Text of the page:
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via Bruce Hoy 1974
1974 via J. Cockayne
Justin Taylan 2000
|Pilot 1st Lt. William F. Haning, O-428817 (survived)
Force Landed November 17, 1942
Built by Curtiss in Buffalo, New York. Constructor Number E11273. Delivered to the U.S. Army Air Force (USAAF) as P-40E-1 Warhawk serial number 41-36166. Disassembled and shipped overseas to Australia and reassembled.
Assigned to the 5th Air Force (5th AF), 49th Fighter Group (49th FG), 9th Fighter Squadron (9th FS) "The Flying Knights". No known nickname or nose art. This P-40 operated from Darwin, Port Moresby and Milne Bay. On August 8, 1942 Alison engine serial number 41-36429 was installed from P-40E Warhawk 41-5620. That same day, pilot 1st Lt. William F. Haning Jr. was assigned P-40E 41-36157.
On November 17, 1942 took off piloted by 1st Lt. William F. Haning on a mission to escort C-47 Skytrains bound for Pongani Airfield. On the return flight, due to bad weather, P-40E 41-24821 piloted by Lt Floyd Finberg and this aircraft overshot Port Moresby. Low on fuel and lost, they force landed near Hood Point. On the ground, the Haning fired his guns to keep the locals away from the aircraft, because he fear it might catch fire after the landing.
Fate of the Pilot
Haning was unhurt and transported back to Port Moresby and returned to his squadron by November 22, 1942.
Until 1974, this aircraft remained in situ four miles northeast of Kalo village near Hood Point.
On November 8, 1974 the fuselage was recovered by Monty Armstrong, who claimed permission to salvage the aircraft from William Chapman of the Air Museum of PNG. The salvage was funded by David Tallichet / Yesterday's Air Force (MARC). It was arranged that this aircraft would be shipped to the United States, restored and returned to Papua New Guinea. Instead, the fuselage was never delivered to Tallichet / Yesterday's Air Force. The whereabouts of the fuselage are unknown. It was never returned to Papua New Guinea.
Charles Darby adds:
"Near the end of the 1974 Tallichet recovery operations, I visited Hula with Monty Armstrong to plan its recovery. That appeared to be an easy task as the aircraft was in good condition, close to a road, and on flat grassland, hence I decided to go looking for a B-26 in the Northern District and left Monty to recover the P-40. I never saw it again, and I returned to New Zealand soon thereafter. I am certain that the fuselage of 41-36166 was not in that shipment to Auckland, as I was present on the wharf when each container was first opened and took part in the immediate on-site unloading and steam-cleaning of all of their contents." [Read Complete Comments]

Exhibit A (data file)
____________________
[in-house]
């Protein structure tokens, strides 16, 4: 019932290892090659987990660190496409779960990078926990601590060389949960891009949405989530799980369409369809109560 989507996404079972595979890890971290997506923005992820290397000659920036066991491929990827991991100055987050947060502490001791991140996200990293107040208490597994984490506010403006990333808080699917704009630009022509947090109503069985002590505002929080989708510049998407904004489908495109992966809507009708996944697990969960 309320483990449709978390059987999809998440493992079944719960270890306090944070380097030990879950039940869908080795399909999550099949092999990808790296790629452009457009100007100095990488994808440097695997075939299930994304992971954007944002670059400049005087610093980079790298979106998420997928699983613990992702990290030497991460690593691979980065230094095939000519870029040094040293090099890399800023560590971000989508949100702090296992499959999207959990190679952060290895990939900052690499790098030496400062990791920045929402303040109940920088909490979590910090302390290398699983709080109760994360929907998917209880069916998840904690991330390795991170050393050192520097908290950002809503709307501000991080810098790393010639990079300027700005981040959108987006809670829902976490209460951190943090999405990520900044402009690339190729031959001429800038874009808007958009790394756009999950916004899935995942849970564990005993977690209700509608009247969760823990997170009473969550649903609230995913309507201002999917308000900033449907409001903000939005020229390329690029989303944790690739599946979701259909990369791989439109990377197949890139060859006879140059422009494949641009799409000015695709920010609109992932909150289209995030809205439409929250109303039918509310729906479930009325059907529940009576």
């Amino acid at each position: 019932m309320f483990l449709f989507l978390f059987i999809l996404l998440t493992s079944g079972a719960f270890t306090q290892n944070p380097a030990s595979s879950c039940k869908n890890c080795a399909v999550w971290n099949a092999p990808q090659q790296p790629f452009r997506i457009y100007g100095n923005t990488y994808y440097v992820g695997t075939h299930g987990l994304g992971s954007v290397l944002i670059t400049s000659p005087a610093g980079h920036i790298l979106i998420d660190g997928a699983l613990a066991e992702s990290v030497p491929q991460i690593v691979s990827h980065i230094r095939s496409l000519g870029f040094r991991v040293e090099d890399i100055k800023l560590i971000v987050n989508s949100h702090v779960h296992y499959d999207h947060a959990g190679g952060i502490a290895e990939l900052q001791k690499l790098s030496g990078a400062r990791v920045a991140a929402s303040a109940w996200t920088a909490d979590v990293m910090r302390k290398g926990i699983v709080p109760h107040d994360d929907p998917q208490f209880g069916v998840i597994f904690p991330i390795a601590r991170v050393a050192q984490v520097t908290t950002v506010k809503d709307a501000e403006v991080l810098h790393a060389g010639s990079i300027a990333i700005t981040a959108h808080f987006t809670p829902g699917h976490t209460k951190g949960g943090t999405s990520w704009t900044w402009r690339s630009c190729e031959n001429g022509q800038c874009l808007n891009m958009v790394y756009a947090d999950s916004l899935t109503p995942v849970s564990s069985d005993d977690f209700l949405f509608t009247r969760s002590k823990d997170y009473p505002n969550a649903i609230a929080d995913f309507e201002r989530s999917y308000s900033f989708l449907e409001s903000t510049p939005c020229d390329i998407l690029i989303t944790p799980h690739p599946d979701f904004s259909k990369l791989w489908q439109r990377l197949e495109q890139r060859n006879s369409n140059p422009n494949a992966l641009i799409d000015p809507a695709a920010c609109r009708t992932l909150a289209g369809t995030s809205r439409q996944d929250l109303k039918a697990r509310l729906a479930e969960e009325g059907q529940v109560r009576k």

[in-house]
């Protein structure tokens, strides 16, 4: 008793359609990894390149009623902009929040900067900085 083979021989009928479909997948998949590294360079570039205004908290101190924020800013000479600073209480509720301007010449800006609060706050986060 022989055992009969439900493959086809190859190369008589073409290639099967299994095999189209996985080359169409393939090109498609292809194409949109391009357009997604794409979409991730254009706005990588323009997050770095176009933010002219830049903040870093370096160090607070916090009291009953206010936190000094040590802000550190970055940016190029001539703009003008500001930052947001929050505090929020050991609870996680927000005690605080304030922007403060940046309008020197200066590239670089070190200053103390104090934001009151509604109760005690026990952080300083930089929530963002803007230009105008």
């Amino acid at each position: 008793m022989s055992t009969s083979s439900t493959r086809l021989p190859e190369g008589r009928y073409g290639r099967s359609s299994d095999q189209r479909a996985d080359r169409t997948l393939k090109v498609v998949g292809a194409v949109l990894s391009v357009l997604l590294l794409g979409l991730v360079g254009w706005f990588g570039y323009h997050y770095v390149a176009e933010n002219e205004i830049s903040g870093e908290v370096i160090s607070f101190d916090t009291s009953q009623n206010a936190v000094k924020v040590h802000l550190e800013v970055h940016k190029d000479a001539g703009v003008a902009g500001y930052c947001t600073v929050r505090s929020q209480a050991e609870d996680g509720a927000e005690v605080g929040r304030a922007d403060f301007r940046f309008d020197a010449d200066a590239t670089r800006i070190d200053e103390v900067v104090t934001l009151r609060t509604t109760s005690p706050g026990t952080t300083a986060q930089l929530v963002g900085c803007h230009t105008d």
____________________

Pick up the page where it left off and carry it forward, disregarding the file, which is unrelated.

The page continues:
On November 10, 1984 the wing section was recovered by the Papua New Guinea Defense Force (PNGDF) by S/L Eric Lundberg on behalf of the PNG National Museum. When lifted, 50 caliber shell cases were found underneath the aircraft, confirming Haning fired his guns while on the ground.
Bruce Hoy recalls:
"Bill Chapman [Air Museum of Papua New Guinea] thought the entire aircraft had been recovered as part of the arrangement. He was aware of the fuselage coming into town, as his truck was used, and I saw it parked in his front yard. The engine was also recovered and was not intended to go to the States. However, the prop and spinner was subsequently removed (by Armstrong?) and I never saw them again. It wasn't until Lew Moderate who owned the farm asked him (Bill) when he was going to get the wings, that was when Bill learned that the complete aircraft had not been recovered. He subsequently inquired from Tallichet as to the whereabouts of the fuselage and was told it never turned up in California. Your guess where it did end up would be as good as mine. Perhaps the Land of the Long White Cloud? That is where a P-39 from the same era ended up, with Armstrong swearing black and blue that he had the rights to that one, but I never saw anything to that effect from Treasury files. If he applied for recovery rights, it was done so on behalf of Yesterdays Air Force, and in agreement with Chapman."
Since November 1984, the wing section was displayed at the PNG Museum. During 2001, the wing section was exported by Robert Greinert / HARS and shipped to Australia.
In Australia the wings were either sold, traded or "donated" to Graham Smith in South Australia as the basis of a restoration project. Whereabouts today unknown.
Bob Haning (2nd cousin)
USAF Serial Number Search Results - P-40E-1 Kittyhawk 41-36166
PNG Museum Aircraft Status Card - P-40 Kittyhawk 41-5620 (sic) piloted by 1st Lt. William F. Hanning Jr.
History 49th FG: This aircraft had been escorting Australian Beaufighters on a mission to Zaka near Morobe when bad weather caused the pilot to become lost on the return flight, subsequently running out of gasoline and making a safe crash-landing.
Protect & Avenge (1995) page 88
Thanks to Bob Haning, Craig Busby, Charles Darby, Bruce Hoy and Michael Claringbould for additional information
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Do you have photos or additional information to add?
November 17, 2021
Recovery Notes by Charles Darby
Research Notes by Craig Busby
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